"Athos! Athos!" murmured D'Artagnan, thoughtfully, "I have told you more than once that the day on which you will preach I shall attend the sermon; the day on which you will tell me there is a hell--Mordioux! I shall be afraid of the gridiron and the pitch-forks. You are better than I, or rather, better than anybody, and I only acknowledge the possession of one quality, and that is, of not being jealous. Except that defect, damme, as the English say, if I have not all the rest."

"I know no one equal to D'Artagnan," replied Athos; "but here we are, having quietly reached the house I inhabit. Will you come in, my friend?"

"Eh! why this is the tavern of the Corne du Cerf, I think," said D'Artagnan.

"I confess I chose it on purpose. I like old acquaintances; I like to sit down on that place, whereon I sank, overcome by fatigue, overwhelmed by despair, when you returned on the 31st of January."

"After having discovered the abode of the masked executioner? Yes, that was a terrible day!"

"Come in, then," said Athos, interrupting him.

They entered the large apartment, formerly the common one. The tavern, in general, and this room in particular, had undergone great changes; the ancient host of the musketeers, having become tolerably rich for an innkeeper, had closed his shop, and make of this room of which we were speaking, a store-room for colonial provisions. As for the rest of the house, he let it ready furnished to strangers. It was with unspeakable emotion D'Artagnan recognized all the furniture of the chamber of the first story; the wainscoting, the tapestries, and even that geographical chart which Porthos had so fondly studied in his moments of leisure.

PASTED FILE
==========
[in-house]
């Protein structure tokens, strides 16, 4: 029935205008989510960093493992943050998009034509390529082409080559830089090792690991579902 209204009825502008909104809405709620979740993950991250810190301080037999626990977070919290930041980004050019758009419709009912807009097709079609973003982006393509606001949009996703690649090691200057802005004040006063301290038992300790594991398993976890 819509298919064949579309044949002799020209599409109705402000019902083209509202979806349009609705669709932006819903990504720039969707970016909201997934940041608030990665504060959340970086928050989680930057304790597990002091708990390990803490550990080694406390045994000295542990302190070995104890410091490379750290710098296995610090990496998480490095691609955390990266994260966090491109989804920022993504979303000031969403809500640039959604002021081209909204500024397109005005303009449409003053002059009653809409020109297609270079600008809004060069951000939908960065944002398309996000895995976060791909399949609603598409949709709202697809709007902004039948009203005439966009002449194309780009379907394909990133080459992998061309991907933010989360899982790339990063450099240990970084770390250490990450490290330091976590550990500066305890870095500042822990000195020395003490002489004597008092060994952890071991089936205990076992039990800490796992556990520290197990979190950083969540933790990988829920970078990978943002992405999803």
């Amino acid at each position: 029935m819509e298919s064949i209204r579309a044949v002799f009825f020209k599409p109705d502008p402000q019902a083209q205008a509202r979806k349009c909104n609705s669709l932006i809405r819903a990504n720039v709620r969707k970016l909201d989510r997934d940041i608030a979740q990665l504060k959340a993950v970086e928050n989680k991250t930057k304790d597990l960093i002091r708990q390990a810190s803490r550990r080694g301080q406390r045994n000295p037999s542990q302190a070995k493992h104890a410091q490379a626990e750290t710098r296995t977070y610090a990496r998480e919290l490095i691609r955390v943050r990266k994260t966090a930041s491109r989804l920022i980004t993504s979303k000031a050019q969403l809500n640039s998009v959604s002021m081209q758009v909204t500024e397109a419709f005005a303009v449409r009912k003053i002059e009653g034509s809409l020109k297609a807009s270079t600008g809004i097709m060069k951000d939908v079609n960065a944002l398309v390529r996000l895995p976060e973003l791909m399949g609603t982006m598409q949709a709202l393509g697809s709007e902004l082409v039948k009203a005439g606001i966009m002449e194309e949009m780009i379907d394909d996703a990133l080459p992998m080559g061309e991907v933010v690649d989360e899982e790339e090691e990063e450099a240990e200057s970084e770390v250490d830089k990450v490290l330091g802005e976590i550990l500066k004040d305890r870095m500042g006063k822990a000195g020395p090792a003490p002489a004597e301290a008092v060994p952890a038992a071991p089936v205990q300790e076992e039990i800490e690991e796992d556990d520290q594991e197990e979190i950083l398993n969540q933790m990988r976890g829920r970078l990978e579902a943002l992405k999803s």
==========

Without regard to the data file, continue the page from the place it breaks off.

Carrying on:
"It is eleven years ago," cried D'Artagnan. "Mordioux! it appears to me a century!"

"And to me but a day," said Athos. "Imagine the joy I experience, my friend, in seeing you there, in pressing your hand, in casting from me sword and dagger, and tasting without mistrust this glass of sherry. And, oh! what still further joy it would be, if our two friends were there, at the two corners of the table, and Raoul, my beloved Raoul, on the threshold, looking at us with his large eyes, at once so brilliant and so soft!"